Who Pays for Your Attorney in a Family Law Case
Your family law dispute has ended, but depending on who your attorney was and the fees to which you agreed, you may be left paying your attorney’s bill for months or years after the last document has been filed. While having an attorney assist you with your family law matter can help your dispute resolve more quickly and can help ensure that you do not inadvertently waive or give up important rights and interests, some individuals may find themselves crippled financially by a large attorney’s fee bill at the end of their case. Fortunately, Arizona does permit one spouse or parent to seek payment of his or her attorney’s fees from the other spouse or parent in some cases.
When the Other Spouse or Parent is Responsible for Your Fees
A decision to order one spouse or parent to pay the other’s attorney’s fees is always a decision left to the discretion of the trial court. The statute authorizing a court to make such an order allows the court to consider the facts and circumstances of each individual case and make a decision it believes is fair and just in the case. A court may consider a number of factors, including:
- The financial resources of each party to pay for their attorney’s fees.
- How “reasonable” each party’s attorney’s fees are given the nature of the case (for example, it will be challenging to get a court to order the payment of your attorney’s fees if you are of limited means but nonetheless hire the most expensive attorney in the area).
- The reasonableness of your conduct during the proceeding. In other words, if you without good reason deliberately stalled or delayed the resolution of the dispute or contested issues that did not need to be resolved through a contested hearing, a court may decide that you should be held responsible for your own attorney’s fees.
- While a court may decide not to award you attorney’s fees if you “lose” your case or have a judgment entered against you, a court can choose to do so if it feels such an award is just and proper under the circumstances and that the legal position you took and your actions in the dispute were reasonable.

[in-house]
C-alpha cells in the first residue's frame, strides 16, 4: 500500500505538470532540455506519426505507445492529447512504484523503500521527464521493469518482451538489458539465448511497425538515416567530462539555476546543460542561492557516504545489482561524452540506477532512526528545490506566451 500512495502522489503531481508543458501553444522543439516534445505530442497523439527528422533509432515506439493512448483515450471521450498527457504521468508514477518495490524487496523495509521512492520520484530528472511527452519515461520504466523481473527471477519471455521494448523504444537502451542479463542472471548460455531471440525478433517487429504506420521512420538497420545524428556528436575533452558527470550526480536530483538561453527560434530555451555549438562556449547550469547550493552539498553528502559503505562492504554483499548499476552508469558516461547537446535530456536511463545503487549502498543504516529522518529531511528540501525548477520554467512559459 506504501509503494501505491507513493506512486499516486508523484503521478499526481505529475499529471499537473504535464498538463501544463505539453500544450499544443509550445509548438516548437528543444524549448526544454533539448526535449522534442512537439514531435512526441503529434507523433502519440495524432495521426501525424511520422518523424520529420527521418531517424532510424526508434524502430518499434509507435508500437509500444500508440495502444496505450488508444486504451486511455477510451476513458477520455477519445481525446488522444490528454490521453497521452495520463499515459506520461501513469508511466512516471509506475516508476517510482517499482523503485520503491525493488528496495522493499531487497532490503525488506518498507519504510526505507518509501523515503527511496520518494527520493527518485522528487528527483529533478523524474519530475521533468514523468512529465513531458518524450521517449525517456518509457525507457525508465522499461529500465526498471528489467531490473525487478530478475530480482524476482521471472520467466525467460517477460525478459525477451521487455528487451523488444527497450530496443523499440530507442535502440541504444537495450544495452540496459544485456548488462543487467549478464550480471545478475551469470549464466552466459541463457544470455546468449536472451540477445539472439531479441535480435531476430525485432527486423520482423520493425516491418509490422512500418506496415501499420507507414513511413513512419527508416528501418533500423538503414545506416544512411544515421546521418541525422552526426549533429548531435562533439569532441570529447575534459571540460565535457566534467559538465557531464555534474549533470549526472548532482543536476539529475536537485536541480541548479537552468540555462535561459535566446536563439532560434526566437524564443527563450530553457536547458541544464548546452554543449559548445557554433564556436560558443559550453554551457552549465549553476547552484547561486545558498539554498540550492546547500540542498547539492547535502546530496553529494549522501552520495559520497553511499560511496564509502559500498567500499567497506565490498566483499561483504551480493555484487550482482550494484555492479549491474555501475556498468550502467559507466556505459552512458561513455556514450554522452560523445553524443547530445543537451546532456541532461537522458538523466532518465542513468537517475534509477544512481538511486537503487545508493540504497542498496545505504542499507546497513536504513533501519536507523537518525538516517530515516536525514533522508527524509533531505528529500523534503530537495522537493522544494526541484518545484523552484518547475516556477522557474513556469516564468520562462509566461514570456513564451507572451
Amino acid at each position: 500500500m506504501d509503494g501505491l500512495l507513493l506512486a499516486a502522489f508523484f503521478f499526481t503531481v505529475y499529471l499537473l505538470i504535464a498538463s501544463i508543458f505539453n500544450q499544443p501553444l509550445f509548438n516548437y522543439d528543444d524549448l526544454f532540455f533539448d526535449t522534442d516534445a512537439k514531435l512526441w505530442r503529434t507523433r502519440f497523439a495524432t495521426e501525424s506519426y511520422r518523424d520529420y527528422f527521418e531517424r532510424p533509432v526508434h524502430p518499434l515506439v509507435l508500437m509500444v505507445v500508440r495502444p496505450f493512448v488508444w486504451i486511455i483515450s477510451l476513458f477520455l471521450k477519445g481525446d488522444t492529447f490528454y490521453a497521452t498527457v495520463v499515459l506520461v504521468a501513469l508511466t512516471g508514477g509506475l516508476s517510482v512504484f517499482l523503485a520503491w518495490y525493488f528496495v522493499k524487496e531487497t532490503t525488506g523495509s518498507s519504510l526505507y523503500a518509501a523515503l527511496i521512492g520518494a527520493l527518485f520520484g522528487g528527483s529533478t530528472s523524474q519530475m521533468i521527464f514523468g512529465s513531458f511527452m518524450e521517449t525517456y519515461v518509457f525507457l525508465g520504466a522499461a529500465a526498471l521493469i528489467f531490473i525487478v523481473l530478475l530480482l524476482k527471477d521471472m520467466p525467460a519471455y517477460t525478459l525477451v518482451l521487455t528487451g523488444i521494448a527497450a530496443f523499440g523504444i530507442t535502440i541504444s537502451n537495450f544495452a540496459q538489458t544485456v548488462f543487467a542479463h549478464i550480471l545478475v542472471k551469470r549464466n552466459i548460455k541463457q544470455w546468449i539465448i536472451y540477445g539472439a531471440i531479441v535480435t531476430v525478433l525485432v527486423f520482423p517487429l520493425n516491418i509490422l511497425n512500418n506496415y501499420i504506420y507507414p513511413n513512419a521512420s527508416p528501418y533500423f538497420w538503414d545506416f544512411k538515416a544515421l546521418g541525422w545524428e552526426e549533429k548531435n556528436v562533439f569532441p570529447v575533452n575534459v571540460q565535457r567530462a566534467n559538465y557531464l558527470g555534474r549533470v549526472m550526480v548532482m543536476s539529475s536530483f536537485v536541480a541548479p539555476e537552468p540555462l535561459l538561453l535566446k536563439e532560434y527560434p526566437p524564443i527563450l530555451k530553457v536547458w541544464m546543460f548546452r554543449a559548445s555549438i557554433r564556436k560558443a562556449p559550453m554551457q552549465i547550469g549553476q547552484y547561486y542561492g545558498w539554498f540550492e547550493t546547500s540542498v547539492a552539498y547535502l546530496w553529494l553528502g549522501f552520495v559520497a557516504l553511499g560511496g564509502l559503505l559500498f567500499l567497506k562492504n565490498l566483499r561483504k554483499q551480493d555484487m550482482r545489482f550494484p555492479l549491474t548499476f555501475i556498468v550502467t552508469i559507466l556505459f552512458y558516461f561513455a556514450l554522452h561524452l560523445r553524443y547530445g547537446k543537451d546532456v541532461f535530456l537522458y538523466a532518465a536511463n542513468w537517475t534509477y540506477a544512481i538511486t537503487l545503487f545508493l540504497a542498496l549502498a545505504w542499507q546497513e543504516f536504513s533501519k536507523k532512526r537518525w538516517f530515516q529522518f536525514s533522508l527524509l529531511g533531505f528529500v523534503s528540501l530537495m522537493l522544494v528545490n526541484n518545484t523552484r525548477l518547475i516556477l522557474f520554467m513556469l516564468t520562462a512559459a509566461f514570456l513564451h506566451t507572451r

When Do I Receive Attorney’s Fees if a Court Does Award Them?
In order to receive attorney’s fees in any dispute or proceeding, you must put the other party on notice that you are requesting the court enter such an order by including the request for attorney’s fees in your pleading or response. The court’s decision as to whether it will award you your attorney’s fees and the amount that will be awarded are issues that will be decided at the final hearing in your case when the merits of your case are decided. Your attorney will need to have calculated his or her fees in advance of this final hearing and be ready to submit a statement of fees to the court if asked.
The Reality of Receiving Attorney’s Fees
In an Arizona divorce or other family law proceeding, courts typically want both parties emerging from the dispute in a similar financial situation even if there is a clear “winner” and “loser” in the action. As a result, it is extremely difficult to get a court to award you your attorney’s fees in a typical divorce or custody action. In general, the other party must usually act extremely unreasonably in the action, causing you to be harassed and incur a significant amount of attorney’s fees in defending yourself and your position. If you want to find out more information about who pays for your attorney in a family law case call an experienced at Reppucci & Roeder today.